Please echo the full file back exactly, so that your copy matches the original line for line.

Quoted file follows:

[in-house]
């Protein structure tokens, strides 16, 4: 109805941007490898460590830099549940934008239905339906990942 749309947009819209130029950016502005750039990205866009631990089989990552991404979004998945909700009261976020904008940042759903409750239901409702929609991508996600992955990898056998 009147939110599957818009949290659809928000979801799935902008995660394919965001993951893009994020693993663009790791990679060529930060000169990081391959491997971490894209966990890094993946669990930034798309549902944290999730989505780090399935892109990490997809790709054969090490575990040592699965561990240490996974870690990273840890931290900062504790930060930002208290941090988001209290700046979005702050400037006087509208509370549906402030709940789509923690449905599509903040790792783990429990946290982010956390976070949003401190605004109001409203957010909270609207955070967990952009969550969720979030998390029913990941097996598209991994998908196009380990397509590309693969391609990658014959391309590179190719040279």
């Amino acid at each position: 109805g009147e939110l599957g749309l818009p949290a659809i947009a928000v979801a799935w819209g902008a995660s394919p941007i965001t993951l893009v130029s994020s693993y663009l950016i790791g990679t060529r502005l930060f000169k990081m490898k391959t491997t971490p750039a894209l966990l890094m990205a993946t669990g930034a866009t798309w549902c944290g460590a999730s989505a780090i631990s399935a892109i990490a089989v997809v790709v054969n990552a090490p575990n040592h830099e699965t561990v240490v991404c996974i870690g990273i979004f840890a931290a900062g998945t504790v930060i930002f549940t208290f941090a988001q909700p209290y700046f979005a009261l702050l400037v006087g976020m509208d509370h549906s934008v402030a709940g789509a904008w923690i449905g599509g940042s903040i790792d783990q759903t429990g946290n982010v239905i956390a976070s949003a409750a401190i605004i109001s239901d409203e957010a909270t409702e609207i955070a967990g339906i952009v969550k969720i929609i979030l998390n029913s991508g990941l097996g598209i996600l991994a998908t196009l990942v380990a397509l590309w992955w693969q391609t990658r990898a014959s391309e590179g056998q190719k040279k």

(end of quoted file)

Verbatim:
[in-house]
């Protein structure tokens, strides 16, 4: 109805941007490898460590830099549940934008239905339906990942 749309947009819209130029950016502005750039990205866009631990089989990552991404979004998945909700009261976020904008940042759903409750239901409702929609991508996600992955990898056998 009147939110599957818009949290659809928000979801799935902008995660394919965001993951893009994020693993663009790791990679060529930060000169990081391959491997971490894209966990890094993946669990930034798309549902944290999730989505780090399935892109990490997809790709054969090490575990040592699965561990240490996974870690990273840890931290900062504790930060930002208290941090988001209290700046979005702050400037006087509208509370549906402030709940789509923690449905599509903040790792783990429990946290982010956390976070949003401190605004109001409203957010909270609207955070967990952009969550969720979030998390029913990941097996598209991994998908196009380990397509590309693969391609990658014959391309590179190719040279």
């Amino acid at each position: 109805g009147e939110l599957g749309l818009p949290a659809i947009a928000v979801a799935w819209g902008a995660s394919p941007i965001t993951l893009v130029s994020s693993y663009l950016i790791g990679t060529r502005l930060f000169k990081m490898k391959t491997t971490p750039a894209l966990l890094m990205a993946t669990g930034a866009t798309w549902c944290g460590a999730s989505a780090i631990s399935a892109i990490a089989v997809v790709v054969n990552a090490p575990n040592h830099e699965t561990v240490v991404c996974i870690g990273i979004f840890a931290a900062g998945t504790v930060i930002f549940t208290f941090a988001q909700p209290y700046f979005a009261l702050l400037v006087g976020m509208d509370h549906s934008v402030a709940g789509a904008w923690i449905g599509g940042s903040i790792d783990q759903t429990g946290n982010v239905i956390a976070s949003a409750a401190i605004i109001s239901d409203e957010a909270t409702e609207i955070a967990g339906i952009v969550k969720i929609i979030l998390n029913s991508g990941l097996g598209i996600l991994a998908t196009l990942v380990a397509l590309w992955w693969q391609t990658r990898a014959s391309e590179g056998q190719k040279k």